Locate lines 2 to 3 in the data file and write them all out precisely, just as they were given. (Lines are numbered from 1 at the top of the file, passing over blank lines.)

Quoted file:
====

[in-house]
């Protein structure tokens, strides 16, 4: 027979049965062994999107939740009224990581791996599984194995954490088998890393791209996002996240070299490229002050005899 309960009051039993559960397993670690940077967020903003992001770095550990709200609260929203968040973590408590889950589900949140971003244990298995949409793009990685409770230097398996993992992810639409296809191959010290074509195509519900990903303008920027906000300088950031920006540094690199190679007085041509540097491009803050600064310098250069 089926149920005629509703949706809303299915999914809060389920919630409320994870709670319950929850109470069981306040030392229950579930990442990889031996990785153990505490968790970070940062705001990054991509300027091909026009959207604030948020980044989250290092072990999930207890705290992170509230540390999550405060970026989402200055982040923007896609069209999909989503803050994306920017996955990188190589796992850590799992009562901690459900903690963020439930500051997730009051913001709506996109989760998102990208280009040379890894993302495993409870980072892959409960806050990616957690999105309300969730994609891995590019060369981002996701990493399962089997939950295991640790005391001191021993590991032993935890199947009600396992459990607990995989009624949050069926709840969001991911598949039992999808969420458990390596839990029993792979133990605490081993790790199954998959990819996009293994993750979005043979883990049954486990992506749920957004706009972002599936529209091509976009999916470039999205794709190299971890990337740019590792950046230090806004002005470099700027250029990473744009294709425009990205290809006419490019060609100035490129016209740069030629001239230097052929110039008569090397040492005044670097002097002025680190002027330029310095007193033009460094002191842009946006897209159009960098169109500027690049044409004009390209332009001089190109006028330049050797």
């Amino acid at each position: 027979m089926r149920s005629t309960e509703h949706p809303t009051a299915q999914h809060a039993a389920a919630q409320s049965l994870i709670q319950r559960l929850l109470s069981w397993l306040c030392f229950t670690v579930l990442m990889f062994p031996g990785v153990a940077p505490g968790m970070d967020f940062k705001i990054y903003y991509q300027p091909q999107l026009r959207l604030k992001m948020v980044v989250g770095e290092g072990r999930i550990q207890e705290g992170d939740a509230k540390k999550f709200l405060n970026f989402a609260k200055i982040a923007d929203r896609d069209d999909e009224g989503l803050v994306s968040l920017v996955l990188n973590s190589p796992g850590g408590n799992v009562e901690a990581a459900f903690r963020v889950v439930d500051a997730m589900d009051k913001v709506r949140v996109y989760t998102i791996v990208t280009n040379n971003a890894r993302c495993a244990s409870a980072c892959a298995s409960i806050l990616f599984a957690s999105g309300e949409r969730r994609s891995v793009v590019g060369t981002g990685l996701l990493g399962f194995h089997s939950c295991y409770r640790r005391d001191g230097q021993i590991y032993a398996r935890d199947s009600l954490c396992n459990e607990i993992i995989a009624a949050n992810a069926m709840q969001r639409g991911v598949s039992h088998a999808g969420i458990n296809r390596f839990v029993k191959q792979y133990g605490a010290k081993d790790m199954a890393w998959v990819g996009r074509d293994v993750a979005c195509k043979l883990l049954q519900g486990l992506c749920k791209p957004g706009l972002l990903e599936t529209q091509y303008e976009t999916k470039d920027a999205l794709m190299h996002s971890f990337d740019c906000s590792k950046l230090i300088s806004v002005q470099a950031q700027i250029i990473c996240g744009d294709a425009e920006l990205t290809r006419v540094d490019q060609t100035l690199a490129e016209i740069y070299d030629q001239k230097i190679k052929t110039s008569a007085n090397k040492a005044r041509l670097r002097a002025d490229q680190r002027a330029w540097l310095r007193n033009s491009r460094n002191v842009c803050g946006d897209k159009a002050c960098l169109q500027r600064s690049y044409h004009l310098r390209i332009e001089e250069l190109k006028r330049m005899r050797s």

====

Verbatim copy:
């Protein structure tokens, strides 16, 4: 027979049965062994999107939740009224990581791996599984194995954490088998890393791209996002996240070299490229002050005899 309960009051039993559960397993670690940077967020903003992001770095550990709200609260929203968040973590408590889950589900949140971003244990298995949409793009990685409770230097398996993992992810639409296809191959010290074509195509519900990903303008920027906000300088950031920006540094690199190679007085041509540097491009803050600064310098250069 089926149920005629509703949706809303299915999914809060389920919630409320994870709670319950929850109470069981306040030392229950579930990442990889031996990785153990505490968790970070940062705001990054991509300027091909026009959207604030948020980044989250290092072990999930207890705290992170509230540390999550405060970026989402200055982040923007896609069209999909989503803050994306920017996955990188190589796992850590799992009562901690459900903690963020439930500051997730009051913001709506996109989760998102990208280009040379890894993302495993409870980072892959409960806050990616957690999105309300969730994609891995590019060369981002996701990493399962089997939950295991640790005391001191021993590991032993935890199947009600396992459990607990995989009624949050069926709840969001991911598949039992999808969420458990390596839990029993792979133990605490081993790790199954998959990819996009293994993750979005043979883990049954486990992506749920957004706009972002599936529209091509976009999916470039999205794709190299971890990337740019590792950046230090806004002005470099700027250029990473744009294709425009990205290809006419490019060609100035490129016209740069030629001239230097052929110039008569090397040492005044670097002097002025680190002027330029310095007193033009460094002191842009946006897209159009960098169109500027690049044409004009390209332009001089190109006028330049050797």
């Amino acid at each position: 027979m089926r149920s005629t309960e509703h949706p809303t009051a299915q999914h809060a039993a389920a919630q409320s049965l994870i709670q319950r559960l929850l109470s069981w397993l306040c030392f229950t670690v579930l990442m990889f062994p031996g990785v153990a940077p505490g968790m970070d967020f940062k705001i990054y903003y991509q300027p091909q999107l026009r959207l604030k992001m948020v980044v989250g770095e290092g072990r999930i550990q207890e705290g992170d939740a509230k540390k999550f709200l405060n970026f989402a609260k200055i982040a923007d929203r896609d069209d999909e009224g989503l803050v994306s968040l920017v996955l990188n973590s190589p796992g850590g408590n799992v009562e901690a990581a459900f903690r963020v889950v439930d500051a997730m589900d009051k913001v709506r949140v996109y989760t998102i791996v990208t280009n040379n971003a890894r993302c495993a244990s409870a980072c892959a298995s409960i806050l990616f599984a957690s999105g309300e949409r969730r994609s891995v793009v590019g060369t981002g990685l996701l990493g399962f194995h089997s939950c295991y409770r640790r005391d001191g230097q021993i590991y032993a398996r935890d199947s009600l954490c396992n459990e607990i993992i995989a009624a949050n992810a069926m709840q969001r639409g991911v598949s039992h088998a999808g969420i458990n296809r390596f839990v029993k191959q792979y133990g605490a010290k081993d790790m199954a890393w998959v990819g996009r074509d293994v993750a979005c195509k043979l883990l049954q519900g486990l992506c749920k791209p957004g706009l972002l990903e599936t529209q091509y303008e976009t999916k470039d920027a999205l794709m190299h996002s971890f990337d740019c906000s590792k950046l230090i300088s806004v002005q470099a950031q700027i250029i990473c996240g744009d294709a425009e920006l990205t290809r006419v540094d490019q060609t100035l690199a490129e016209i740069y070299d030629q001239k230097i190679k052929t110039s008569a007085n090397k040492a005044r041509l670097r002097a002025d490229q680190r002027a330029w540097l310095r007193n033009s491009r460094n002191v842009c803050g946006d897209k159009a002050c960098l169109q500027r600064s690049y044409h004009l310098r390209i332009e001089e250069l190109k006028r330049m005899r050797s």